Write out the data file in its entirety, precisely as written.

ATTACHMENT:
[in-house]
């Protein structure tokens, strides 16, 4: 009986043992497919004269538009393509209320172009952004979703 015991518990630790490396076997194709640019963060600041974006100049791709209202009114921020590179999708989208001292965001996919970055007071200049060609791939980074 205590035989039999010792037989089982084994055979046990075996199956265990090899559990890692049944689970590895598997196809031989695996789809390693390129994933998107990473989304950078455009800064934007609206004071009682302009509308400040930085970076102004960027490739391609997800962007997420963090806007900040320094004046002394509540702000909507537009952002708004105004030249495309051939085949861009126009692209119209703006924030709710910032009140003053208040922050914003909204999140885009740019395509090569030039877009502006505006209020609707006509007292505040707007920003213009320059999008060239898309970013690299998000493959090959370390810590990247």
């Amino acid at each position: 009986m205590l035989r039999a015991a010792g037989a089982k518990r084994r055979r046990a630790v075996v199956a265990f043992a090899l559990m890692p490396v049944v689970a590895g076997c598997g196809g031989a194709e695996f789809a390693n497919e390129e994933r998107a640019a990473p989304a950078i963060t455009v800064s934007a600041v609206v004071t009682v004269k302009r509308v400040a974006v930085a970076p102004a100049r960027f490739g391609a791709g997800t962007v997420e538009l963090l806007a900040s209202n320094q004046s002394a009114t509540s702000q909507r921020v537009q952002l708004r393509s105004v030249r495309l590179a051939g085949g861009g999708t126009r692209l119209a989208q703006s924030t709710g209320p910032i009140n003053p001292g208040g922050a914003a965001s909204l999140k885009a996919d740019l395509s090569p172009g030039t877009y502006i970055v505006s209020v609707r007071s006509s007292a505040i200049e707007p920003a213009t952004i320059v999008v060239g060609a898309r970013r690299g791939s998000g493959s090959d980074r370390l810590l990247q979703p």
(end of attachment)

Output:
[in-house]
């Protein structure tokens, strides 16, 4: 009986043992497919004269538009393509209320172009952004979703 015991518990630790490396076997194709640019963060600041974006100049791709209202009114921020590179999708989208001292965001996919970055007071200049060609791939980074 205590035989039999010792037989089982084994055979046990075996199956265990090899559990890692049944689970590895598997196809031989695996789809390693390129994933998107990473989304950078455009800064934007609206004071009682302009509308400040930085970076102004960027490739391609997800962007997420963090806007900040320094004046002394509540702000909507537009952002708004105004030249495309051939085949861009126009692209119209703006924030709710910032009140003053208040922050914003909204999140885009740019395509090569030039877009502006505006209020609707006509007292505040707007920003213009320059999008060239898309970013690299998000493959090959370390810590990247």
């Amino acid at each position: 009986m205590l035989r039999a015991a010792g037989a089982k518990r084994r055979r046990a630790v075996v199956a265990f043992a090899l559990m890692p490396v049944v689970a590895g076997c598997g196809g031989a194709e695996f789809a390693n497919e390129e994933r998107a640019a990473p989304a950078i963060t455009v800064s934007a600041v609206v004071t009682v004269k302009r509308v400040a974006v930085a970076p102004a100049r960027f490739g391609a791709g997800t962007v997420e538009l963090l806007a900040s209202n320094q004046s002394a009114t509540s702000q909507r921020v537009q952002l708004r393509s105004v030249r495309l590179a051939g085949g861009g999708t126009r692209l119209a989208q703006s924030t709710g209320p910032i009140n003053p001292g208040g922050a914003a965001s909204l999140k885009a996919d740019l395509s090569p172009g030039t877009y502006i970055v505006s209020v609707r007071s006509s007292a505040i200049e707007p920003a213009t952004i320059v999008v060239g060609a898309r970013r690299g791939s998000g493959s090959d980074r370390l810590l990247q979703p």